Story of $16 muffin, true or not, makes a splash

The federal government’s budget woes are clearly leaving a lot of people with frayed nerves.

In late September, the Justice Department’s Office of the Inspector General highlighted examples of inappropriately expensive food and beverage items the department paid for at events it sponsored in fiscal 2008 and 2009.

The report made national news, largely thanks to one particularly tasty morsel: The department reportedly ended up paying $16 per muffin at one event. The $16 muffin quickly joined the ranks of the $1,000 toilet seat and $500 hammer as icons of government waste.

Unfortunately, the report turned out to be a bit inaccurate because the price of the “muffin” included coffee, fruit, juice, taxes and service charges. Whoops.

Nonetheless, the story resonated with many readers. Here is a sampling of their comments, which have been edited for clarity, length and style.

Lessons learned

I believe there are two lessons here. First, agencies should take all audit reports very seriously: You never know what will show up in tomorrow’s news. The auditee should have argued and rebutted the finding. Second, when the truth is revealed — that the muffin did not really cost $16 — the audit report and the inspector general lose credibility.

— Former IG auditor, Cleveland

A deeper problem

I have worked with the government for more than 25 years, and over time, I have seen the question "What is the government's minimum need?” or “Is this requirement the government's minimum need?" go by the wayside.

— Anonymous

The "use it or lose it" budget process is to blame for a great deal of waste in the federal government. At the end of the fiscal year, agencies ensure that all IT money not yet spent gets spent on hardware that they would never buy unless they had to spend the money. If returning unused budgeted funds were not penalized by a reduction in the next year's budget, much of this particular kind of waste would be avoided.

— Disgusted

Federal employees will waste travel money whether through bad decision-making or outright fraud. In my area, people will fly to Washington for a one-day meeting and think nothing of paying $1,500 to $2,000 for a round-trip ticket. No reason they had to attend in person. These meetings could take place through videoconference or across the Web, but they spend the money.

— Anonymous

A second look

Now that “muffin-gate" has erupted and seemingly taken hold in the campaign to bash everything government does, how about a focus on the actions of the press? The initial report was grossly in error, and the actual price of the food was probably less than what a Capital Hilton guest would pay. How about investigating those who pushed out the false information and then spread it virally? That would be interesting and truly responsible journalism.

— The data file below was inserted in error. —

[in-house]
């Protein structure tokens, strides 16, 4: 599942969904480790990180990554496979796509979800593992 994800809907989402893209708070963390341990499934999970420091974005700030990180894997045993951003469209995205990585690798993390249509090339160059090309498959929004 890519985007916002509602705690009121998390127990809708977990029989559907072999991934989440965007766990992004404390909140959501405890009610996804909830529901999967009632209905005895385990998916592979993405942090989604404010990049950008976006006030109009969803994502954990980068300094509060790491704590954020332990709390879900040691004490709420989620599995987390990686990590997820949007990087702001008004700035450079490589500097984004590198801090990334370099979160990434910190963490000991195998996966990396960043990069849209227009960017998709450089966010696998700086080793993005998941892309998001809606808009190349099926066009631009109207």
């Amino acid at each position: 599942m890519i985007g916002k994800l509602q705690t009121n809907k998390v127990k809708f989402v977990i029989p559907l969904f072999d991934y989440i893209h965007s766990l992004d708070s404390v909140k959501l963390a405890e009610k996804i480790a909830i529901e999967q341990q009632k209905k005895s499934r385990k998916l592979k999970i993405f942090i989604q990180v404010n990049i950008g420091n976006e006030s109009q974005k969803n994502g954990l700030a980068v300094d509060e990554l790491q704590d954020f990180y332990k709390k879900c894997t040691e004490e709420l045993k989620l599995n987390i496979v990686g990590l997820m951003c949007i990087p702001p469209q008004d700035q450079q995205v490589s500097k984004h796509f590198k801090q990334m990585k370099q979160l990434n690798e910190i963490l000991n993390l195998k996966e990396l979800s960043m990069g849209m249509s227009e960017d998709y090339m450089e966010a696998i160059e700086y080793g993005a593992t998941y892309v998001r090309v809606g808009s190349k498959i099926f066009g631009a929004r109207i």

— Dennis, San Diego

A quick fix

No doubt about it: The $16 muffins have destroyed America's economy. Once the feds switch over to buying Little Debbies by the case, things should turn around pretty quickly. Sheesh!

— Anonymous

About the Author

John S. Monroe is the editor-in-chief of Federal Computer Week.

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Reader comments

Mon, Oct 31, 2011

Where is the concern for the auditor who would release such a finding without first digging a little deeper? A five minute phone call could have avoided this and allowed government officials to focus on real problems!

Mon, Oct 31, 2011 Reuel midwest

RE: anonymous.. federal workers must use contract flights, which to DC are inexpensive (e.g., $244 DFW-DCA for Thu-Fri), and never even approaching $1,500.

Mon, Oct 31, 2011

We have District retired Judges that go do presentations or talks in different cities, so then we have Judges that give those Judges some cases just so they can get there perdiem when they are there to do a presentation. Which is a waste of our tax payers money. Why do we even pay them when they retire, they should be like the rest of us whatever you put into your retirement is what you will get. We have had great Judges but we also have DUDS for Judges who get in cause of there politcal stature of know the right people. I do not think we were suppose to support this poeople for life.

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